This “Kong” sunflower seems to have benefited from the cat litter compost heap.
It’s been quite some time since I provided an update on my cat litter composting bed. When I checked on it in the spring (see “Cat Litter Composting-04-30-10“), I found lots of worms – mostly concentrated around the outside of the heap. Much of the material was still very recognizable as the compostable cat litter I’ve been using (along with the deposits from the cats of course! haha) – basically orange-brown in color and granular in texture. I think much of the odor was gone by then though (can’t recall for sure).
Well, not too surprisingly, there has been plenty of change over the course of the last ~ 4 months, and the material is now much more uniform in appearance – basically just looking like a nice compost (recall that I had added quite a lot more than just compostable cat litter – there were also lots of fall leaves, corrugated cardboard, and layers of straw).
The compost has a nice earthy smell now as well. As for the worms – while there are certainly still lots of Red Worms in the bed (especially concentrated in particular spots), I get the feeling that the food/habitat value of the material has declined substantially since, apart from there being fewer worms than earlier in the summer, the worms also seem to be somewhat smaller on average.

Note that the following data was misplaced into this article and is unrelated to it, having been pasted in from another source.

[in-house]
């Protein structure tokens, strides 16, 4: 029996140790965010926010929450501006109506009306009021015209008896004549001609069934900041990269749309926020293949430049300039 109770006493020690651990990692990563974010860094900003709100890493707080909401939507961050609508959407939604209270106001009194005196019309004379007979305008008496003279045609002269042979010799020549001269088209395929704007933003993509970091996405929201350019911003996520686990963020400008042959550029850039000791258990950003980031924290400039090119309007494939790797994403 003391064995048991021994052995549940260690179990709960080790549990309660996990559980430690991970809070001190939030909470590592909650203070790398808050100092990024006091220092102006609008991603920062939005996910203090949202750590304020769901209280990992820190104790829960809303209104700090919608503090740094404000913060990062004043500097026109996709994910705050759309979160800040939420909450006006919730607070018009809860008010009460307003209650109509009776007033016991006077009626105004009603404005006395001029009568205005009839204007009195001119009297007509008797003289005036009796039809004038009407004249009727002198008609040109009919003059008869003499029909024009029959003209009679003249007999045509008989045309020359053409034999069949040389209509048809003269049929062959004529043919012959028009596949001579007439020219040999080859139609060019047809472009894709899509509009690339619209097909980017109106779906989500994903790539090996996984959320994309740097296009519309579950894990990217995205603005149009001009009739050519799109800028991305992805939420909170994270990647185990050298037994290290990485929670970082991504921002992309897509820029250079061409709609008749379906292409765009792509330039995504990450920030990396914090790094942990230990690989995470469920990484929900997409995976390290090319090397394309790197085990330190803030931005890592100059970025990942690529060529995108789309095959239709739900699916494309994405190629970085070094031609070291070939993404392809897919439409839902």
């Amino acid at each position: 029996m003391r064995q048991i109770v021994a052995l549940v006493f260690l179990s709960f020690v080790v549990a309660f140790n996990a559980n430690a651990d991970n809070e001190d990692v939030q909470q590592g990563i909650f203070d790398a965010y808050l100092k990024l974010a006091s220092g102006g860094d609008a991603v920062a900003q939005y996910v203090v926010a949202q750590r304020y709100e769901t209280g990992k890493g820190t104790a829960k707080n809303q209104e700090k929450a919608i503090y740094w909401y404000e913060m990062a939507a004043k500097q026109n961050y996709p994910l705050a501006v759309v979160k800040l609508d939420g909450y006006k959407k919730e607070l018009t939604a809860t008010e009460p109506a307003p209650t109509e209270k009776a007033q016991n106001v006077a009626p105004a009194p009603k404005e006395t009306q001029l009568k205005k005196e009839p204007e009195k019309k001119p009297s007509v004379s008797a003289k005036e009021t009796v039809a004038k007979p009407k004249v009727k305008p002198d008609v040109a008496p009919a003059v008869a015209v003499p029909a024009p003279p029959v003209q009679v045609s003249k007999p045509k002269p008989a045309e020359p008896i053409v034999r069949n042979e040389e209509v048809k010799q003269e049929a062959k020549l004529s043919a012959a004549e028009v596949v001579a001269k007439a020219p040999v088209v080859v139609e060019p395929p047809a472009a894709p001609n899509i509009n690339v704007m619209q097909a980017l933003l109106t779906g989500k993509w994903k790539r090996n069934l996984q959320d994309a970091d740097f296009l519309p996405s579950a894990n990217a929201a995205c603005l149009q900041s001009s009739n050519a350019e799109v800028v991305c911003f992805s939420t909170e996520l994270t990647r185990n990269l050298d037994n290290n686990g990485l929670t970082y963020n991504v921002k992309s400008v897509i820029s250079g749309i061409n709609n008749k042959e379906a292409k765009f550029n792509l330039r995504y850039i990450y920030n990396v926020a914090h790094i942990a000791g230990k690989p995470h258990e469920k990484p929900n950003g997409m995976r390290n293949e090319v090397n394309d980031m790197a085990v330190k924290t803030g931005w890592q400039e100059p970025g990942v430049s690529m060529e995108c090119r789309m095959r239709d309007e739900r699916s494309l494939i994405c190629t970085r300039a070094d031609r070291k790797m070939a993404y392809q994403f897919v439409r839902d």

As you can see above, I ended up planting a single “Kong” sunflower in the corner of the bed, and it has certainly done just fine (not my biggest one by any means, but it was also planted quite a bit later than most of them).
Once fall arrives, I will likely use the compost a protective mulch for some of my ornamental beds. It should provide them with a nice boost in the spring. I think I might then empty out my designated cat litter composting bin, once again heaping everything in this corner bed, and letting it sit over the winter.
By the way, if you would like to read about actual the set up of this bed (back in the fall), be sure to check out this post: “Winter Cat Litter Composting Bed”
**NOTE** – Cat litter composting warrants some caution, and should generally only be attempted by those with previous composting experience. Any dog or cat waste composting systems should dedicated to those waste materials alone (i.e. don’t toss them in your ‘regular’ compost bins), and should not be set up near any water sources. Cat litter shouldn’t be handled at all by pregnant women or young children.